Reflections on Tuesday at NYSCATE

Conferences can be fun, educational, and tiring. When I woke up Tuesday morning at NYSCATE, all of this was in play. My session, Video in the Classroom to Captivate and Motivate (nyscate08g09), was scheduled for the first slot, and I was excited about it. I thought that after that, I could cruise through the last couple of sessions, maybe stay for the closing keynote, or get a head start on going home.

The great news was that as the morning and afternoon progressed, things just got better and better, and I left only after the last words of the conference were spoken…

My session went well – I’m a huge proponent of using video in the classroom, and was glad to share some of the things we do in our district with others. I think it was received well – there were many more things I wanted to share, but one hour goes by so fast!

The session on the XO laptop, Little Green Monsters (nyscate08h08) presented by Brian Smith, Gary Stager and Sylvia Martinez was eye opening. I’ve known about and followed the XO for a long time now, but listening to them made me start to understand what it’s about. Pete Reilly summed it up best on his blog – check out his thoughts (and my comments there).

Next up was the session on Web 2.0 Open Source Server Based Apps (nyscate08i05) by my friend Steve O’Connor. I met Steve last year by coincidence at NYSCATE as he and I presented in the same room. Steve has the angle on where we will be going in Ed Tech – we want to use the neat Web 2.0 apps, but are concerned about safety/security/privacy. His take on this is right on the money, I believe. Check out his blog and session wiki page for more info.

Lastly was the closing keynote by Gary Stager titled, The Best Educational Ideas in the World. I’ve heard Gary on many occasions, but his presentation was so engaging and right on, that it did not matter how tired I felt – I left wanting more. I strongly recommend anyone who was not able to hear this talk, go listen to the podcast.

The theme of NYSCATE 2008 was Discovering Your Digital Destination – and for me the pathway was opened. A BIG thank you to all of the people who helped make the conference a huge success!

Image courtesy of leshoward on Flickr.

Reflections on Monday at NYSCATE

So for a new twist, I’ve taken the notes from the sessions I attended on Monday at NYSCATE (from scraps of paper, my iPod touch, etc.) and dumped them into Wordle to see if there are any over-arching ideas I heard (or more likely, focused on).

Here is the result:

I think it’s too soon to really process this, but I like how it makes one think.

The sessions I attended on Monday were:
Rod Serling Video Festival (nyscate08d13)
10 Standards-Based Formative Feedback Techniques for Your Classroom (briefly) (nyscate08d07)
Prensky Keynote
Where Teachers Learn, Where Teachers Teach (nyscate08e03)
Knezak Keynote
Leader to Leader (nyscate08f10)

Who Moved My Tools?

First attempt at transparent screenWith credit to Spencer Johnson and his book, Who Moved My Cheese?, who moved my tools? The tools I’m referring to are the software tools that we rely on every day.

I’ve had a great time at NYSCATE so far, in the hands-on workshops that precede the regular conference. I spent two rewarding days with David Jakes – first in the workshop titiled, Creating Immersive Learning Environments with Mixed Media, followed by, Cartography on the Cutting Edge. David is a terrific educator who knows how to harness the value of technology while still focusing on the core learning literacies that are timeless.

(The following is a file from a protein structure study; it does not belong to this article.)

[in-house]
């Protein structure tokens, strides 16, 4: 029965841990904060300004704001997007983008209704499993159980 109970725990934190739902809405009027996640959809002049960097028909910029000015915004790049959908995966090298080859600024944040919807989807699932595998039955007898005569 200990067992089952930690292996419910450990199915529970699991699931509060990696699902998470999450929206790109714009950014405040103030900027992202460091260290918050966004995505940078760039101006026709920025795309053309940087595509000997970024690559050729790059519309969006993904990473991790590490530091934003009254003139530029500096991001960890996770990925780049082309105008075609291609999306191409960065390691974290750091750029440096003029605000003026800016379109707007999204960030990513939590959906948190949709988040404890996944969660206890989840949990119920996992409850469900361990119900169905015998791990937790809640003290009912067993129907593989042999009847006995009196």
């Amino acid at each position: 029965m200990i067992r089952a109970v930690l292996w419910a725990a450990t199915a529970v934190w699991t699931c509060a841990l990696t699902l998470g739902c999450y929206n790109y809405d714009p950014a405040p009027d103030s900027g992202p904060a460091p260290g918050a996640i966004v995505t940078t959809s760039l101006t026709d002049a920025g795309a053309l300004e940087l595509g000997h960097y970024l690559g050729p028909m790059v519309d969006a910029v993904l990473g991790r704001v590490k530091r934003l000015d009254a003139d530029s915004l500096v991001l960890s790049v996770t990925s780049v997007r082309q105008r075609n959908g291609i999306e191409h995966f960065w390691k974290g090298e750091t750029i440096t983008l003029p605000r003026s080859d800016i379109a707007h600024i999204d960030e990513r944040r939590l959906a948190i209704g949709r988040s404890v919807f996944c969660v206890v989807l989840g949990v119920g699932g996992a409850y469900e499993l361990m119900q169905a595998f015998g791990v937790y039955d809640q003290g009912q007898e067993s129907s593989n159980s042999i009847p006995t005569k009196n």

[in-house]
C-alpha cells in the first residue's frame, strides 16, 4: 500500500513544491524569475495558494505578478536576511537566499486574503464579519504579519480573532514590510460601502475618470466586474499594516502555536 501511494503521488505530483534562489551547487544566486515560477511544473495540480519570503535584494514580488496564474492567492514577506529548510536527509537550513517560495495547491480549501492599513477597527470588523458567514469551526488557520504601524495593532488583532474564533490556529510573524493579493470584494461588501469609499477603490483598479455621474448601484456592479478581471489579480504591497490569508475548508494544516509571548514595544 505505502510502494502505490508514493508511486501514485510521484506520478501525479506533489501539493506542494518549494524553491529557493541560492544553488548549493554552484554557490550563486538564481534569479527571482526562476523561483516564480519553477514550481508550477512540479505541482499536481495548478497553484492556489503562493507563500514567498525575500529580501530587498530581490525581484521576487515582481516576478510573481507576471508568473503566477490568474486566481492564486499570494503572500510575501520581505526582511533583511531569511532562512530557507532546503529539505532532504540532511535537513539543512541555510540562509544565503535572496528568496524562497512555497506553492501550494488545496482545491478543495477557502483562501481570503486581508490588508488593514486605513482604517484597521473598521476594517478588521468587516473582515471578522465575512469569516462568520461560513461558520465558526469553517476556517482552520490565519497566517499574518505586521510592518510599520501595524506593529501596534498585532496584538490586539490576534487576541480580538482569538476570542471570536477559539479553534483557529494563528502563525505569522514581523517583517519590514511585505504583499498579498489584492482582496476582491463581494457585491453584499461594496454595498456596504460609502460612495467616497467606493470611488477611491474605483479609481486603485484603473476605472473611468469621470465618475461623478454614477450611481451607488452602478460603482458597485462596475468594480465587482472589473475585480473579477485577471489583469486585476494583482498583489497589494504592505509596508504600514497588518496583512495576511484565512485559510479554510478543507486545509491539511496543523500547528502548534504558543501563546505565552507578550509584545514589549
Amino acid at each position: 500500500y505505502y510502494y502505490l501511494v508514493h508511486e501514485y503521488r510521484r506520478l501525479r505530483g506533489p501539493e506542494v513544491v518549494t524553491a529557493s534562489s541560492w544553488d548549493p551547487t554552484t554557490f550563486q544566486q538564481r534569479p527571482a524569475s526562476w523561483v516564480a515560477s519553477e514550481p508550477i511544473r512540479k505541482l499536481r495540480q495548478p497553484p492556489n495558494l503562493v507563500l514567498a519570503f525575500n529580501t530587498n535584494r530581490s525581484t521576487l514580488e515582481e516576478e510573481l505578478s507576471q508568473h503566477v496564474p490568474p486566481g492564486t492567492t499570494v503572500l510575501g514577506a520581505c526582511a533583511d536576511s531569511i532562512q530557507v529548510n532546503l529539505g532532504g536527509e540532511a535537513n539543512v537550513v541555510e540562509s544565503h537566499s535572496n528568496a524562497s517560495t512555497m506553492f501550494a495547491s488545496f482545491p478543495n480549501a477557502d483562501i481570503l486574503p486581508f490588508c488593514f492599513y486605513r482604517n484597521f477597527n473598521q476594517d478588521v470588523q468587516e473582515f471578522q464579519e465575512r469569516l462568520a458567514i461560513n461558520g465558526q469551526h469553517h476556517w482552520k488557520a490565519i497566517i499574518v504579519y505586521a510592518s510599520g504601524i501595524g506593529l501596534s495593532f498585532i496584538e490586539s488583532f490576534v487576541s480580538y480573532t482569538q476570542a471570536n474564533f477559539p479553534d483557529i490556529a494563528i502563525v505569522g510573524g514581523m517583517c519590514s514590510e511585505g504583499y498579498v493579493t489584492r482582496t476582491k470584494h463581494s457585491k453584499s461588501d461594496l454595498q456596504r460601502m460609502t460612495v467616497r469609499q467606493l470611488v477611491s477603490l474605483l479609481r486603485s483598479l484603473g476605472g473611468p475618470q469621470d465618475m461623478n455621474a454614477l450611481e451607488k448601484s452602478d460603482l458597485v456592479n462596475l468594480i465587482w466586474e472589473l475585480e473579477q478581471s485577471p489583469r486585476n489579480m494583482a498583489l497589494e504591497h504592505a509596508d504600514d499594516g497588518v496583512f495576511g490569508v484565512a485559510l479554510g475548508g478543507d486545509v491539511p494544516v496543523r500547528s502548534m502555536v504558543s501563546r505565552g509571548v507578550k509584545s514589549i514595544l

In Thomas Friedman’s book, The World Is Flat, the world changed while we were not looking in terms of the global economy. Similarly, while we are busy using Word, PowerPoint, and every other installed program on our computers, the game has changed in that all of the software has moved to the web. There are many names for this – cloud computing, software as a service, browser-ware, etc. The bottom line is that the computer you type on is the vehicle that gets you to the software and content – all located on the web.

We spent two days talking about and beginning to build powerful environments for students and teachers – and all the tools are web-based (see list here from David’s site). There are pros and cons to this, but the fact is that web-based tools allow for RSS feeds, html code that is embedable, and a multitute of uses and a re-uses. The internet connection and browser become the only necessary resources to communicate, collaborate, and be productive. In this light, is it a suprise that Google jumped into the browser market with Chrome?

The web is the new slate on which we will be drawing our future – literally – how will we harness it and make it what we want it to be?

Image courtesy of JcMaco on Flickr.

Off to NYSCATE 2008

The annual state conference for educational technology, sponsored by NYSCATE, is this weekend. Just a few of the things I’m really looking forward to are…

…weekend workshops with David Jakes. David does incredible work in his district, and is very motivating to work with. He’s doing the Sunday keynote as well.

a ton of sessions on Monday & Tuesday – I’ve yet to pick the ones i’m attending, but there are lots of great choices.

…the other keynote speakers, Marc Prensky, Don Knezek and Gary Stager – what a lineup 🙂

…connecting and reconnecting with colleagues from my district and people met at previous conferences and online.

my session on Video in the Classroom, which is Tuesday from 8:45-9:45.

It’s going to be a fun, tiring, exciting time!

Image citation:
Reynolds, Peter. “Quest2008.” NYSCATE. 21 Nov. 2008 <http://www.nyscate.org/07/pix/quest2008.gif>.